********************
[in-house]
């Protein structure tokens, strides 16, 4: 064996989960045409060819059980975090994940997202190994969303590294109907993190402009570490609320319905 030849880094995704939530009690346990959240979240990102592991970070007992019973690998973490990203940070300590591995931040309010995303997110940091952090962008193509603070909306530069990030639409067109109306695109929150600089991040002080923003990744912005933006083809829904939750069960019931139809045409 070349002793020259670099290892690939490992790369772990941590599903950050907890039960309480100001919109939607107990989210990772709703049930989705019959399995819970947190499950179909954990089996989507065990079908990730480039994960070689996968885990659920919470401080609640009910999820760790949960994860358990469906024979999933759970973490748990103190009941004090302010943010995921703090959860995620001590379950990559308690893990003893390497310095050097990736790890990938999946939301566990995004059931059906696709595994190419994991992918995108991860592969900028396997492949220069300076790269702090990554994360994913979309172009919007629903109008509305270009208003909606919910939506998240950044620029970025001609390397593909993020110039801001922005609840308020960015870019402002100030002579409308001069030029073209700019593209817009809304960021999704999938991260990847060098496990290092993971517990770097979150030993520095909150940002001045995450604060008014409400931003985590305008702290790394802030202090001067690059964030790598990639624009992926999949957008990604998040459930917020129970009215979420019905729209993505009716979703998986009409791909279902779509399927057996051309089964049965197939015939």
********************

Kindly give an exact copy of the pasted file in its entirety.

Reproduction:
[in-house]
């Protein structure tokens, strides 16, 4: 064996989960045409060819059980975090994940997202190994969303590294109907993190402009570490609320319905 030849880094995704939530009690346990959240979240990102592991970070007992019973690998973490990203940070300590591995931040309010995303997110940091952090962008193509603070909306530069990030639409067109109306695109929150600089991040002080923003990744912005933006083809829904939750069960019931139809045409 070349002793020259670099290892690939490992790369772990941590599903950050907890039960309480100001919109939607107990989210990772709703049930989705019959399995819970947190499950179909954990089996989507065990079908990730480039994960070689996968885990659920919470401080609640009910999820760790949960994860358990469906024979999933759970973490748990103190009941004090302010943010995921703090959860995620001590379950990559308690893990003893390497310095050097990736790890990938999946939301566990995004059931059906696709595994190419994991992918995108991860592969900028396997492949220069300076790269702090990554994360994913979309172009919007629903109008509305270009208003909606919910939506998240950044620029970025001609390397593909993020110039801001922005609840308020960015870019402002100030002579409308001069030029073209700019593209817009809304960021999704999938991260990847060098496990290092993971517990770097979150030993520095909150940002001045995450604060008014409400931003985590305008702290790394802030202090001067690059964030790598990639624009992926999949957008990604998040459930917020129970009215979420019905729209993505009716979703998986009409791909279902779509399927057996051309089964049965197939015939």